Child hospitalised after sanitising, then licking hands at WA school


A five-year-old child was hospitalised after ingesting hand sanitiser by licking their hands at a West Australian school, prompting the Health Department to again issue warnings about the "serious harm" ingesting the substance could have.

An Education Department spokeswoman said the young student became unwell in class last Monday after licking their hands once they had used the hand sanitiser provided to help stop the spread of coronavirus.

She said school staff immediately called the student’s parents, who picked their child up before seeking medical treatment at Fiona Stanley Hospital.

Hand sanitiser has been a hot commodity since the detection of coronavirus in WA and the fight against the spread. With that, Education Minister Sue Ellery affirmed all school would have hand sanitiser once classes resumed.

Schools were provided with hand sanitatiser from the department’s stockpile if they did not have access to their own.

Since the use of hand sanitiser across the country has increased, poison centres have experienced a greater number of reports involving the product.

Education Department deputy director general for schools Stephen Baxter said there was nothing to suggest that there was a widespread misuse of hand sanitiser by students in schools and teachers were reminding students not to touch their mouth after its use.

“We want our students to be safe and to prevent the spread of germs in schools,” he said.

“Teachers encourage their students to frequently clean their hands and to do so safely.

“This includes reminding younger students not to touch their mouths after using hand sanitiser or soap.”

A WA Health Department spokeswoman said the antiseptic ethanol ingredient in hand sanitiser could cause serious harm in children and adults if ingested in sufficient quantities.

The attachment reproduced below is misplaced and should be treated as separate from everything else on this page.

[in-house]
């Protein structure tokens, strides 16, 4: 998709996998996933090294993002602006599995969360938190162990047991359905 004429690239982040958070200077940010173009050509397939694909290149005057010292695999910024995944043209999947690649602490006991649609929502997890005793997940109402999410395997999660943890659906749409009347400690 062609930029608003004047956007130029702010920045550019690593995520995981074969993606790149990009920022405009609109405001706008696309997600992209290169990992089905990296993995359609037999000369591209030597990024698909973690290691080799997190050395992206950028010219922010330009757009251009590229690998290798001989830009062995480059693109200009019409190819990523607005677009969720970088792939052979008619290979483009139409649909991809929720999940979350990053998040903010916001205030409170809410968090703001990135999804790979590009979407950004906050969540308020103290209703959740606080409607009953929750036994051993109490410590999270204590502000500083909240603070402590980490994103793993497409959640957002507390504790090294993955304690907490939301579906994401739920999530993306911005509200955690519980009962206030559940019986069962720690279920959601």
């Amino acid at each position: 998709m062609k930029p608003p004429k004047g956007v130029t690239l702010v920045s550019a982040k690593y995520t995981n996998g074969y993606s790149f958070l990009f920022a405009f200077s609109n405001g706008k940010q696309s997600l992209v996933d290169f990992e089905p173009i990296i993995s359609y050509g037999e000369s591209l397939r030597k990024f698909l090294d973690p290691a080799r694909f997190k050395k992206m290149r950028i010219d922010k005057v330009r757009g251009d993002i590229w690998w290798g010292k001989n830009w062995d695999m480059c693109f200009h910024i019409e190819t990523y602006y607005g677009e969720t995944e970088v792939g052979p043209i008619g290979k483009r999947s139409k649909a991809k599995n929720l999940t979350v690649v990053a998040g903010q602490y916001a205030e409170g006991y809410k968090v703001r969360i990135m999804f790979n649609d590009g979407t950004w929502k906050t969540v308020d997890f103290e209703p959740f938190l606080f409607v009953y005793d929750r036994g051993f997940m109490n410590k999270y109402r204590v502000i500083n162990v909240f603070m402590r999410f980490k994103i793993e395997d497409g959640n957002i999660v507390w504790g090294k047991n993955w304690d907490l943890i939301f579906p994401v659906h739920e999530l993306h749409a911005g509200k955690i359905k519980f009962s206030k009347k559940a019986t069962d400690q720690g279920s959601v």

“In very young children, accidental exposure to small amounts, such as a young child licking their hands, will not cause toxicity,” she said.

“Across Australia, poisons centres have seen a recent increase in reports involving these products; however, serious cases of toxicity are very rare.

“Hand sanitiser is designed for topical use only and is toxic if ingested. Users should always follow the manufacturer’s directions.”

The spokeswoman said hand sanitiser bottles should be kept out of reach of children when not in use and adults should supervise their use in younger children.

“Consumers should purchase sanitiser from reputable suppliers in smaller bottles, properly packaged and labelled, and suitable for domestic use,” she said.

“Packaging should prevent accidental ingestion by children.

“Keep hand sanitiser in the original manufacturer’s packaging and do not use containers that could be mistaken as containing food or drink.”

If ingestion of hand sanitiser is suspected, the Poisons Information Centre should be immediately called on 13 11 26 (24 hours a day) and urgent medical advice sought.


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